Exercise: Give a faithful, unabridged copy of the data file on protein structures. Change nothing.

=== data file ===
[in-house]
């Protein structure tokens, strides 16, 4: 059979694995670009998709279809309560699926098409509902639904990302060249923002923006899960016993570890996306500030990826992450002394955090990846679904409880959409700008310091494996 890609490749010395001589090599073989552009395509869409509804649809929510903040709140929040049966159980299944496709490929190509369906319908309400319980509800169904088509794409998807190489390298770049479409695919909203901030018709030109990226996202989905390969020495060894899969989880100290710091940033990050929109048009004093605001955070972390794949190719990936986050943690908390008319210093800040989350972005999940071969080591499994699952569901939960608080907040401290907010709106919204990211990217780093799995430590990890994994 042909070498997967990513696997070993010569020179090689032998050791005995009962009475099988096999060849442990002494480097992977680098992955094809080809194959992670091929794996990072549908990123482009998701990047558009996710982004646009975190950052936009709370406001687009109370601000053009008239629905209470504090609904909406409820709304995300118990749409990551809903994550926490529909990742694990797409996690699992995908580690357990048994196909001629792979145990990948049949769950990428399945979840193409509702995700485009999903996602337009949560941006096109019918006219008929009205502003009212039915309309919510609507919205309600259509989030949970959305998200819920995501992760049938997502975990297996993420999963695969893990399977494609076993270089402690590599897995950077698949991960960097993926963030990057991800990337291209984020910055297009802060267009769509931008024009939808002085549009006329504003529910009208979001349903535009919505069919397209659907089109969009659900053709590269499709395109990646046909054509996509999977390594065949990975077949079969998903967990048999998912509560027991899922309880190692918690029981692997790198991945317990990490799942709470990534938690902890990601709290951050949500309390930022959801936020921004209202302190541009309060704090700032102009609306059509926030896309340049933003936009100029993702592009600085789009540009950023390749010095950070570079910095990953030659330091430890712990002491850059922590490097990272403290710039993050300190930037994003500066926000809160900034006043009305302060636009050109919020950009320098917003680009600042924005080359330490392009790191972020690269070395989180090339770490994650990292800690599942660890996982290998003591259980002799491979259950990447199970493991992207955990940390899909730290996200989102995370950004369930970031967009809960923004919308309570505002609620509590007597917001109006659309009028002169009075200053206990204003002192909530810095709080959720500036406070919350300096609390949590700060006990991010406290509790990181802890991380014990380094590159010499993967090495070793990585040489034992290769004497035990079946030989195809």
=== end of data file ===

[in-house]
């Protein structure tokens, strides 16, 4: 059979694995670009998709279809309560699926098409509902639904990302060249923002923006899960016993570890996306500030990826992450002394955090990846679904409880959409700008310091494996 890609490749010395001589090599073989552009395509869409509804649809929510903040709140929040049966159980299944496709490929190509369906319908309400319980509800169904088509794409998807190489390298770049479409695919909203901030018709030109990226996202989905390969020495060894899969989880100290710091940033990050929109048009004093605001955070972390794949190719990936986050943690908390008319210093800040989350972005999940071969080591499994699952569901939960608080907040401290907010709106919204990211990217780093799995430590990890994994 042909070498997967990513696997070993010569020179090689032998050791005995009962009475099988096999060849442990002494480097992977680098992955094809080809194959992670091929794996990072549908990123482009998701990047558009996710982004646009975190950052936009709370406001687009109370601000053009008239629905209470504090609904909406409820709304995300118990749409990551809903994550926490529909990742694990797409996690699992995908580690357990048994196909001629792979145990990948049949769950990428399945979840193409509702995700485009999903996602337009949560941006096109019918006219008929009205502003009212039915309309919510609507919205309600259509989030949970959305998200819920995501992760049938997502975990297996993420999963695969893990399977494609076993270089402690590599897995950077698949991960960097993926963030990057991800990337291209984020910055297009802060267009769509931008024009939808002085549009006329504003529910009208979001349903535009919505069919397209659907089109969009659900053709590269499709395109990646046909054509996509999977390594065949990975077949079969998903967990048999998912509560027991899922309880190692918690029981692997790198991945317990990490799942709470990534938690902890990601709290951050949500309390930022959801936020921004209202302190541009309060704090700032102009609306059509926030896309340049933003936009100029993702592009600085789009540009950023390749010095950070570079910095990953030659330091430890712990002491850059922590490097990272403290710039993050300190930037994003500066926000809160900034006043009305302060636009050109919020950009320098917003680009600042924005080359330490392009790191972020690269070395989180090339770490994650990292800690599942660890996982290998003591259980002799491979259950990447199970493991992207955990940390899909730290996200989102995370950004369930970031967009809960923004919308309570505002609620509590007597917001109006659309009028002169009075200053206990204003002192909530810095709080959720500036406070919350300096609390949590700060006990991010406290509790990181802890991380014990380094590159010499993967090495070793990585040489034992290769004497035990079946030989195809």